Traditionally you would favor a narrow aperture for landscapes, but having the option of a wide aperture like f/2.8 means you can do wide field astrophotography with this lens.

Using the Fuji for wide field astrophotography

Using the Fuji for wide field astrophotography

Capturing night time landscapes

Capturing nighttime landscapes

Noctilucent clouds over the city

Noctilucent clouds over the city

It’s also a great lens for shooting concerts. Being a low light situation, you need a fast lens. The extra stop here is a real benefit, giving you more room to freeze action versus other kit lenses.



The National

The National

Final thoughts

The many features of the Fuji XF 18-55mm lens make it the king of kit lenses for me. None of the others come close for robustness or speed, and only a few have stabilization built-in. It’s just another beauty within the Fujifilm ecosystem that makes me delighted to be able to recommend it.

Price this lens out on Amazon.com or B&H Photo.

Read more from our Cameras & Equipment category

Sean McCormack is a Fuji X Photographer and author based in the Galway in the west of Ireland. He's the author of The Indispensable Guide to Lightroom CC. When he's not writing or creating YouTube content, he shoots people, places and even things.

  • Brian Nickson

    I enjoyed this review and would like to see a performance comparison between the kit lens and the 18-135mm Zoom as I would think that many people are unsure which lens to purchase when buying into the system. Thank you.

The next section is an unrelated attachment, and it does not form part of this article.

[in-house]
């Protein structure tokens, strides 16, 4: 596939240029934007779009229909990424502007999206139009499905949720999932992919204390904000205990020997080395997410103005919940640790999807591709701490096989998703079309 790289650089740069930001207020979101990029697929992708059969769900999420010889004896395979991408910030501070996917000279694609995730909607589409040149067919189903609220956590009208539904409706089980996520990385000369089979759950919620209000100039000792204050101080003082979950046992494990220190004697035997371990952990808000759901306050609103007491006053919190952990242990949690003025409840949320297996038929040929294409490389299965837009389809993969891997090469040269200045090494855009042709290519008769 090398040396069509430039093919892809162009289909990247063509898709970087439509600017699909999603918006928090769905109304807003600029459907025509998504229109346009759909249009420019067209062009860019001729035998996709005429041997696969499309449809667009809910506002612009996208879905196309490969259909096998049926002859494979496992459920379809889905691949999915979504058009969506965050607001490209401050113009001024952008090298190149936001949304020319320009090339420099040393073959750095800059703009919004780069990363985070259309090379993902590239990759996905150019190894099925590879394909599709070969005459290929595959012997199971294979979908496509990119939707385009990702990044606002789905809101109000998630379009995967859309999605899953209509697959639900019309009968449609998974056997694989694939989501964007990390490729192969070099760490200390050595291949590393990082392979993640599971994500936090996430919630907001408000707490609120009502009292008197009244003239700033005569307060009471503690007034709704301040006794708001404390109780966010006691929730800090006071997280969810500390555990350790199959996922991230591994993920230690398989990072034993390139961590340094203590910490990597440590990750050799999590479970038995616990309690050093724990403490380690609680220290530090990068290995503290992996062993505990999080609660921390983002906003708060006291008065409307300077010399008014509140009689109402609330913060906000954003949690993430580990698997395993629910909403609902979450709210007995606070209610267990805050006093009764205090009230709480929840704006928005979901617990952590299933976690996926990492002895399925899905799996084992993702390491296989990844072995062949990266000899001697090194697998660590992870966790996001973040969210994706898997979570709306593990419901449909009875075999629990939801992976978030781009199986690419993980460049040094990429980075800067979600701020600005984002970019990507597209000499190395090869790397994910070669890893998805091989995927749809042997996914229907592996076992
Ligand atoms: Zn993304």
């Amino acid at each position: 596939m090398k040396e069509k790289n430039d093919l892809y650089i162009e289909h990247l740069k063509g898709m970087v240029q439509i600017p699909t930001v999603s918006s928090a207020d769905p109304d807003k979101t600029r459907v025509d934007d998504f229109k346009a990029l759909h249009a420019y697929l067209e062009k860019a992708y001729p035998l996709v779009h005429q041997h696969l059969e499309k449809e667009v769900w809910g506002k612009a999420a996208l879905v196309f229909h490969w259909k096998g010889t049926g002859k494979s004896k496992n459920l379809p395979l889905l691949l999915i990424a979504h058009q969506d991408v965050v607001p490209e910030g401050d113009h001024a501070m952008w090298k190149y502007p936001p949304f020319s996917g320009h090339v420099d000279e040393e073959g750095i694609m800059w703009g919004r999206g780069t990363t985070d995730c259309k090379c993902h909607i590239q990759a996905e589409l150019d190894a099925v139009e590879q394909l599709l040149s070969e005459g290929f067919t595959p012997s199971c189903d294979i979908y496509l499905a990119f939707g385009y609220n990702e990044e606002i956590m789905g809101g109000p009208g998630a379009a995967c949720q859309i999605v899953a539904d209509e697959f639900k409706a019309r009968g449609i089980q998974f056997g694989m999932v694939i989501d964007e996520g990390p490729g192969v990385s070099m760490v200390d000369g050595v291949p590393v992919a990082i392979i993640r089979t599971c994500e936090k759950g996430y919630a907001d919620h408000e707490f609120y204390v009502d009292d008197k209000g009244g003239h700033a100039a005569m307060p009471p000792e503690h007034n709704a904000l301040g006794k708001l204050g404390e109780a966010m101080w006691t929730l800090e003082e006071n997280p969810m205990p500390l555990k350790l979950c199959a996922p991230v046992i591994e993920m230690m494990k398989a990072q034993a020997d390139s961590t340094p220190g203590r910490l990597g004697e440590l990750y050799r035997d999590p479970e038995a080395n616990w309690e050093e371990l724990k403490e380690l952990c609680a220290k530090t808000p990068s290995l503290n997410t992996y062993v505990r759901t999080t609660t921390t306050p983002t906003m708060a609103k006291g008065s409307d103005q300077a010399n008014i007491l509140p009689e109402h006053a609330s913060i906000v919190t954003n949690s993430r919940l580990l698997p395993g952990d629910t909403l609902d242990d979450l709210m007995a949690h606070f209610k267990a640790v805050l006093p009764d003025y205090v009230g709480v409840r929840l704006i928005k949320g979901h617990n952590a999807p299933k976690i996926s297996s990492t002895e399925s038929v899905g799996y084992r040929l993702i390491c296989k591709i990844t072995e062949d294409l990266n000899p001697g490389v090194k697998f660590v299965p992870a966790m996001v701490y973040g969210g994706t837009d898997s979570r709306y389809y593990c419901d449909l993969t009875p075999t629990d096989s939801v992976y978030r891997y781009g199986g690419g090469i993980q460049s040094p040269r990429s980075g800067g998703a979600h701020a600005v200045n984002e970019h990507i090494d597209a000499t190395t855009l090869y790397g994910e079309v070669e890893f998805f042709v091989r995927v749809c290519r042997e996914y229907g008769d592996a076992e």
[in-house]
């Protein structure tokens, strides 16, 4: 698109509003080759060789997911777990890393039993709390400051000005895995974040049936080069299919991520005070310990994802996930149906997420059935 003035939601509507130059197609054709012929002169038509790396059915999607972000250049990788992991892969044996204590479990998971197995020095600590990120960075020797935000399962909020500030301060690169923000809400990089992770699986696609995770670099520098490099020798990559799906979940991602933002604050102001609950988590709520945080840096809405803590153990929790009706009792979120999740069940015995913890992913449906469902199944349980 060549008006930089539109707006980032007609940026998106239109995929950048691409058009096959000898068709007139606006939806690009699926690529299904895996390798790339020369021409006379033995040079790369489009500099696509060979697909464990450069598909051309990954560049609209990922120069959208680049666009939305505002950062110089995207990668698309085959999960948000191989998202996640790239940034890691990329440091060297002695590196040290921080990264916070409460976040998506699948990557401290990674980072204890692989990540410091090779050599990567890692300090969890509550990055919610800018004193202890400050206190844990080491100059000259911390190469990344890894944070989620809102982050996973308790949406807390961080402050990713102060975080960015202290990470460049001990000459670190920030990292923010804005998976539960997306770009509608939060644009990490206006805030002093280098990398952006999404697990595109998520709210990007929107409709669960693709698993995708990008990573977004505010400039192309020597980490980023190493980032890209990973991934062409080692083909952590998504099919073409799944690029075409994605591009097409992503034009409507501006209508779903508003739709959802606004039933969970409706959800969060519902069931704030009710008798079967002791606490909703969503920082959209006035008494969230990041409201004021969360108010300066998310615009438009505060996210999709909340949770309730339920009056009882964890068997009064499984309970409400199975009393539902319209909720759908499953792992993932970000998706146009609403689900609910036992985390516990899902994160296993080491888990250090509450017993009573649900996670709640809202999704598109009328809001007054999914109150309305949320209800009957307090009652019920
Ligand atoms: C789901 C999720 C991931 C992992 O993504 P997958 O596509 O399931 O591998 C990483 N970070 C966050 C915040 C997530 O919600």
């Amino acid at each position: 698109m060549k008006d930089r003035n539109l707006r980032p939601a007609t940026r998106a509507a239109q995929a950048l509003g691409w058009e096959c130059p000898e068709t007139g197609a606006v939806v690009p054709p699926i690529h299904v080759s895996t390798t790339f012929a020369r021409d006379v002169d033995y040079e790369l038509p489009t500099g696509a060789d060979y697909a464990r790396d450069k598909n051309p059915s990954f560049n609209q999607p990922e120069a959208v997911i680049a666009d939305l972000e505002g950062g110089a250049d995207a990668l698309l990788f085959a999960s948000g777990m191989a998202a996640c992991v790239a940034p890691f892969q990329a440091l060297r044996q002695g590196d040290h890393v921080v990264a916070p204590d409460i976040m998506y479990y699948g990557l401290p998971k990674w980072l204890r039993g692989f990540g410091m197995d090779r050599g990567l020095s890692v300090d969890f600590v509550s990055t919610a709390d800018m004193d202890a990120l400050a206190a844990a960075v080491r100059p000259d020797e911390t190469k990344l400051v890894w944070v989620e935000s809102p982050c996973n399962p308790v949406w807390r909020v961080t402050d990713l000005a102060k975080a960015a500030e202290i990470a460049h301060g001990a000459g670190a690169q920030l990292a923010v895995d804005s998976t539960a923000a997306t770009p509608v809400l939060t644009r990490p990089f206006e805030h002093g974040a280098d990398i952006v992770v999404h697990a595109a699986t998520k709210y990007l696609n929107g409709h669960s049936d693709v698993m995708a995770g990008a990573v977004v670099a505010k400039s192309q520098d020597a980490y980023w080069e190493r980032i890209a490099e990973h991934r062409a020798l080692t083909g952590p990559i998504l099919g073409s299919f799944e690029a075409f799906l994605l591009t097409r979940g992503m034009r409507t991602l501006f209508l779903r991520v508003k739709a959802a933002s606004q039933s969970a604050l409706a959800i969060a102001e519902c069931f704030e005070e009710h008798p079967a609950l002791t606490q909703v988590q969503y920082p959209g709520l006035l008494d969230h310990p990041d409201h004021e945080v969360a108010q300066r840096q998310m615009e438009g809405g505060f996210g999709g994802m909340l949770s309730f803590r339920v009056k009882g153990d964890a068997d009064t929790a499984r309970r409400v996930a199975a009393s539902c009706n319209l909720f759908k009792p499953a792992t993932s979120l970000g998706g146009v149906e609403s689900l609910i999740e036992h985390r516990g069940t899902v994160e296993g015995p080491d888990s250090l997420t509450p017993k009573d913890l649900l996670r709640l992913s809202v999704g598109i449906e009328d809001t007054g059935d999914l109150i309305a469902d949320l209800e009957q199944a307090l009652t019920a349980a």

• Christine

    I love this lens! It came on my Fuji XT1 and I use it on my XPro2 as well – it is the lens I find myself using most often, even though I’ve got a large selection of the other Fuji lens (all awesome too BTW).

  • Sean McCormack

    Hey Brian, I don’t have an 18-135 to make such a comparison. I will say that that focal length would be a great one for travel, where weight and size really are an issue. There are usually compromises with the design in large range zooms, but I do hear goos things about it.

  • Sean McCormack

    I scratched the front element on mine and had it replaced. I didn’t do it quickly either, so I was swapping a lot between the 18, 35 and 60mm lenses. Since I got it back, I’m using it more than ever, even on commercial jobs.

  • Jeff Sinon

    As a recent convert to the X system I wasn’t expecting all that much from this lens. I’ve been happily surprised ever since. I don’t miss my big heavy Canons and L lenses one bit.

  • Jeff Dyer

    The xf is not a fair comparison with the Canon 18-55 though, it is much more expensive. The xc lens would be fairer imo.

  • Sean McCormack